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Are Robots Taking Our Jobs?

30 Jan 16:00 by Matt Bryson

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After Tesco HQ let go 1700 jobs in the last year, it has been confirmed that store employees will also be let go. Tesco Extra stores are facing the loss of 9000 members of staff as the supermarket executives strive to ‘simplify’ what they do (Sky News) and save £1.5 billion. 

With the changes being made to save money, Tesco could look to increase their ‘Scan as you Shop’ service, as well as self-service checkout machines. The implementation of more of these autonomous systems is likely to decrease the amount of human contact customer’s experiences at the supermarket. These services are often cost-efficient as they are quicker than a standard checkout (meaning more people can be served in the same timeframe) and are generally cheaper than employing people (BBC). The move from human employees to machines is always going to link to the idea that ‘robots’ are replacing people, but does this always have to be negative?

In some circumstances, no. The Guardian reported that the UK is investing millions into ‘microrobots’ to work in difficult and sometimes dangerous locations. The robots will be able to move underneath the road and fix leaking pipes and broken cables that would normally need for a whole road to be excavated. Water and air versions will also be created to inspect oil rigs and nuclear plants. The ‘investigator’ robots are likely to be around 1cm long and will work autonomously. Their bigger counterparts, the ‘worker bots’, will be controlled remotely by an engineer. These robots will be a great addition to the human workforce, opening up opportunities for professionals to work with robotics, as well as protecting them from unsafe worksites.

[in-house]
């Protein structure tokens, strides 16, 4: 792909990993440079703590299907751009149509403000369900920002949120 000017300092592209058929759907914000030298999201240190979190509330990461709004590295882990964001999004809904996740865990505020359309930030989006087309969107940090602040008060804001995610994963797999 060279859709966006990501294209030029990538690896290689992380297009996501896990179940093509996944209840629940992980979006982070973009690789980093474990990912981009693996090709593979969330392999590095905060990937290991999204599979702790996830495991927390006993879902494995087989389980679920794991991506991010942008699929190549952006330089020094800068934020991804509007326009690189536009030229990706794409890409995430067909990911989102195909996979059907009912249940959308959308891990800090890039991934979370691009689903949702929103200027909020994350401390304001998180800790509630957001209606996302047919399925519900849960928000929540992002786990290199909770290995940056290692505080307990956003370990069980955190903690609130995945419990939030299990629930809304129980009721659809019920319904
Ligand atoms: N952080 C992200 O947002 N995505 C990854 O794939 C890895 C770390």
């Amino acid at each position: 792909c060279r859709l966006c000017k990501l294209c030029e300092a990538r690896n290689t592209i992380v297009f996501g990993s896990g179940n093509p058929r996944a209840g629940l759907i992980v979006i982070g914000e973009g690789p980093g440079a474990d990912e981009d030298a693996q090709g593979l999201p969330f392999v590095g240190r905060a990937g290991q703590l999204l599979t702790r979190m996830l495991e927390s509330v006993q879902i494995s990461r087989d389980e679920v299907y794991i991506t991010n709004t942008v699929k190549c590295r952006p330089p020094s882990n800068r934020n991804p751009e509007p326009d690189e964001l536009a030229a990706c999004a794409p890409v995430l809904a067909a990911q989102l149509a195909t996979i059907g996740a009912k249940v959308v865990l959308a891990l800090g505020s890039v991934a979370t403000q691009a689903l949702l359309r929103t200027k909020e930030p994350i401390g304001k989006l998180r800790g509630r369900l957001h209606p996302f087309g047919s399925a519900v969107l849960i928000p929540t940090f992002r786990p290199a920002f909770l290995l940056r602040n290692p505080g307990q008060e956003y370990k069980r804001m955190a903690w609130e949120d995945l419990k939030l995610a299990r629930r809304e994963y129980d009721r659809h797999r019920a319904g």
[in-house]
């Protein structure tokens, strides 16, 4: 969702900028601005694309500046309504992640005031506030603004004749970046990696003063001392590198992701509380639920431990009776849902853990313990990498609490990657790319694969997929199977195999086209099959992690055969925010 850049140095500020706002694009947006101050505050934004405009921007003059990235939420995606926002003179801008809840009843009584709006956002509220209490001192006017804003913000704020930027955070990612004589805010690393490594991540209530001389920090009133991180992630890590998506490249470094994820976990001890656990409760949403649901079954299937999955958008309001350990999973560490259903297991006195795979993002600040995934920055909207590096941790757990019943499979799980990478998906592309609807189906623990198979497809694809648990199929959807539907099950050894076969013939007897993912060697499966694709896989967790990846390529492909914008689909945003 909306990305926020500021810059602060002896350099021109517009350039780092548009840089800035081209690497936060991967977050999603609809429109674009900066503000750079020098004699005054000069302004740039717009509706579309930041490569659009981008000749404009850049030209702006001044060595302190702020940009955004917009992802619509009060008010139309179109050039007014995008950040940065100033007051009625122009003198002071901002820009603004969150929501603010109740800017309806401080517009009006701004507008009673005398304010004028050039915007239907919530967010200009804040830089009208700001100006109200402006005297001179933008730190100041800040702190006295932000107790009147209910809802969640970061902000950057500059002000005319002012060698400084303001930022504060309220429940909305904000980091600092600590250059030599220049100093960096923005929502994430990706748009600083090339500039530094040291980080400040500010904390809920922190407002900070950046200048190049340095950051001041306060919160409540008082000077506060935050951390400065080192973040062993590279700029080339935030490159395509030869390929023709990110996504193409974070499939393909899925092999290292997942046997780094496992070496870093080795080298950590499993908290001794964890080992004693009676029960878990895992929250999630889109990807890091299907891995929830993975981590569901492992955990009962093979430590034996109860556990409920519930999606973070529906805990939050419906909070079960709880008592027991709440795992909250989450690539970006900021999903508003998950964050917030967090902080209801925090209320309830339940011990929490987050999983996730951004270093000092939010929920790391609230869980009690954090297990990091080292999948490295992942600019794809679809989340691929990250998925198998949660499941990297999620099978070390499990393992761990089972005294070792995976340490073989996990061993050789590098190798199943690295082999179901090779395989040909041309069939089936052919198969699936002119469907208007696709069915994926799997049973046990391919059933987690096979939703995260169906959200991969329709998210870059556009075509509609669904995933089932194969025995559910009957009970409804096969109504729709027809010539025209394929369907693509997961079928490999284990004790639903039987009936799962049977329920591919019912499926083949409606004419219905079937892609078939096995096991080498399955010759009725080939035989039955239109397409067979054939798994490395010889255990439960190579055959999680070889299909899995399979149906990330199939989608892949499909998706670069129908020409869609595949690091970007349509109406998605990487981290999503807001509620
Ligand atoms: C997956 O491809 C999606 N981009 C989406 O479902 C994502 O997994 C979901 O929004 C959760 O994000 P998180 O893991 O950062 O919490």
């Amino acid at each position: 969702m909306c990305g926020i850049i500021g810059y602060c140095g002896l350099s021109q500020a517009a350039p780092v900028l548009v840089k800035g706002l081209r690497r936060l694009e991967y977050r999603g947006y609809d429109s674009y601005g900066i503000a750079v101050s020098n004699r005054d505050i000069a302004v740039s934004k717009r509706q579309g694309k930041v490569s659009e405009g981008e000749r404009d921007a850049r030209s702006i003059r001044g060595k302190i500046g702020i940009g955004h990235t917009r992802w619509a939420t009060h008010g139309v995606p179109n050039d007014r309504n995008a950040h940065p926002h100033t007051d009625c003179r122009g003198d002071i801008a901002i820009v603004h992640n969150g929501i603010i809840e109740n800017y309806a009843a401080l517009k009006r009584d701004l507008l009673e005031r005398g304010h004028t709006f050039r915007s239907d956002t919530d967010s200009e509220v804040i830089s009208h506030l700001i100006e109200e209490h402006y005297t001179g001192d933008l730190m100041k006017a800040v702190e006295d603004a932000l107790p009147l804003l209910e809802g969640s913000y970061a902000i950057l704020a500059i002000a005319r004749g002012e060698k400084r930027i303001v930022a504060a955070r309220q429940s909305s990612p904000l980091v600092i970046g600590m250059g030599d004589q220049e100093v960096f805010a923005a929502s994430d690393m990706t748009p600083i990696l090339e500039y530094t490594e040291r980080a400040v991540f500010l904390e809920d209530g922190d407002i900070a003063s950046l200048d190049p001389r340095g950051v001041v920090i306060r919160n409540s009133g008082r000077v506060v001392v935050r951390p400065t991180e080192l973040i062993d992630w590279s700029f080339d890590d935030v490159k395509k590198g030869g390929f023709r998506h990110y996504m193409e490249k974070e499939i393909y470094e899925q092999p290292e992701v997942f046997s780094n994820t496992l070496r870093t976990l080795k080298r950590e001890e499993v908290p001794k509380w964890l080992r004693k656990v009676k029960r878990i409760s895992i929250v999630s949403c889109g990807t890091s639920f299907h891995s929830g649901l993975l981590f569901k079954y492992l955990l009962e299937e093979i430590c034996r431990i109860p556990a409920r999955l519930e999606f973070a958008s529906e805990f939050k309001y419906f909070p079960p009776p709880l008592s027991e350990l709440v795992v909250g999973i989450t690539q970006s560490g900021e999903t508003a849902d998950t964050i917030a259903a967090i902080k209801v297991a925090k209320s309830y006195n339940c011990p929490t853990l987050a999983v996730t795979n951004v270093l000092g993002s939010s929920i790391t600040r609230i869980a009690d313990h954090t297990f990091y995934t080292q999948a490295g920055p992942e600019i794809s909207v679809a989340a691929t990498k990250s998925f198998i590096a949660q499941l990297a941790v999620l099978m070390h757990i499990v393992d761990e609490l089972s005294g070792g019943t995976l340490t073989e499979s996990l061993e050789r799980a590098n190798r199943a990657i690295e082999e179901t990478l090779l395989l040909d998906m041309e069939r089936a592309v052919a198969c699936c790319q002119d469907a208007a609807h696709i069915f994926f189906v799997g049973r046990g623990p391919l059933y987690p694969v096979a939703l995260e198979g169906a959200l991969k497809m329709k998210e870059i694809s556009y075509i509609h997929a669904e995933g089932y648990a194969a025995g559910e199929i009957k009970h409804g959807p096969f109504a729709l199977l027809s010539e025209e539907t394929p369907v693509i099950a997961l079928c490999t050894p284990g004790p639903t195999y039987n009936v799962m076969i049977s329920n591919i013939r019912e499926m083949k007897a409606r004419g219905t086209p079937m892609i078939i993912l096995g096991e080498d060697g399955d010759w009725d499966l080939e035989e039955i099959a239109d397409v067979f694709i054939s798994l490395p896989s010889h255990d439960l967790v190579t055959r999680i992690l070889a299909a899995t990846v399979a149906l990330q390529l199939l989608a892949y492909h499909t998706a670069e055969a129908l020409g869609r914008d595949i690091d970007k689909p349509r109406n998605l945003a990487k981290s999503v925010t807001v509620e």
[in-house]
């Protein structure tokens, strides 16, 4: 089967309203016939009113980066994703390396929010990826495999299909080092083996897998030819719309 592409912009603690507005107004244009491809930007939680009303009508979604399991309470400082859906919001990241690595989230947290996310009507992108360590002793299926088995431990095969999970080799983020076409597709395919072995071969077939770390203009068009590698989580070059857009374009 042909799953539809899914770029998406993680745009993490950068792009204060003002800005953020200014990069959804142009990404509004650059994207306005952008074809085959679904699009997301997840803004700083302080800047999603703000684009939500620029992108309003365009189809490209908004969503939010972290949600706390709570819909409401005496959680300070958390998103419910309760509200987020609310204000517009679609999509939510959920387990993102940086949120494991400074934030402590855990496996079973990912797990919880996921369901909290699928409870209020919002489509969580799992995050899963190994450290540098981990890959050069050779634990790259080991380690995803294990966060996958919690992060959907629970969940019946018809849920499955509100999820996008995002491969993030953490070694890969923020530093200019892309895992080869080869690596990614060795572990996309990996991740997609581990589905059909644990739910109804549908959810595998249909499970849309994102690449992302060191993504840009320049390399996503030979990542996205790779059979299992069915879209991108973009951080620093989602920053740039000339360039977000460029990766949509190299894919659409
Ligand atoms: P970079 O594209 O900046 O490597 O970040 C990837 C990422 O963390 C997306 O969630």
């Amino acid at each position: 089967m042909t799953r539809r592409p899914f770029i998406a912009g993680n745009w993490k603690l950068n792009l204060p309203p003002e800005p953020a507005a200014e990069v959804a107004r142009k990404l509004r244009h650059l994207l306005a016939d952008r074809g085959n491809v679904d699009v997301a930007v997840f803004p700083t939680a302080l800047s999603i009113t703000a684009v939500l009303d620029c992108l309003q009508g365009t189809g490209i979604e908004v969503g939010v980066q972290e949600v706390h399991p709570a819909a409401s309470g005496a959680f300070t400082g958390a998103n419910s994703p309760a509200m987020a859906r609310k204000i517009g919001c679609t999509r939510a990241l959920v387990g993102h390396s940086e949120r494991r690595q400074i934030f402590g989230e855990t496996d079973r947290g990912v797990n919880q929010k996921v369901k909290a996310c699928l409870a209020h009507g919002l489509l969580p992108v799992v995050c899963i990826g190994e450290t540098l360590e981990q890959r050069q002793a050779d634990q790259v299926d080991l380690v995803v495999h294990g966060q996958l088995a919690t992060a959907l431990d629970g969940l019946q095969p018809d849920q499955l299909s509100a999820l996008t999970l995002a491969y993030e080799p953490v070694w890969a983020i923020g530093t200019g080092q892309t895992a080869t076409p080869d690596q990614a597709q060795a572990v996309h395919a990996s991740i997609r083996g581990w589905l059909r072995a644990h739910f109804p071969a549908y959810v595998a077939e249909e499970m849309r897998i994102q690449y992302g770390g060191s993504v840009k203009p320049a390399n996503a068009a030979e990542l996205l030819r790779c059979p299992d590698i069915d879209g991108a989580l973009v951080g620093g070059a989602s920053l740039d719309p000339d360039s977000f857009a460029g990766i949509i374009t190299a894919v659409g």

Robots are becoming part of our everyday lives, but as more of a collaboration to achieve better results, rather than a replacement. As investments into robotics increase, so does the need for engineers and technicians to maintain and develop the technology. So, whilst on the surface, a machine may take the job of a human, each robot opens up the chance for people to explore a new career. 

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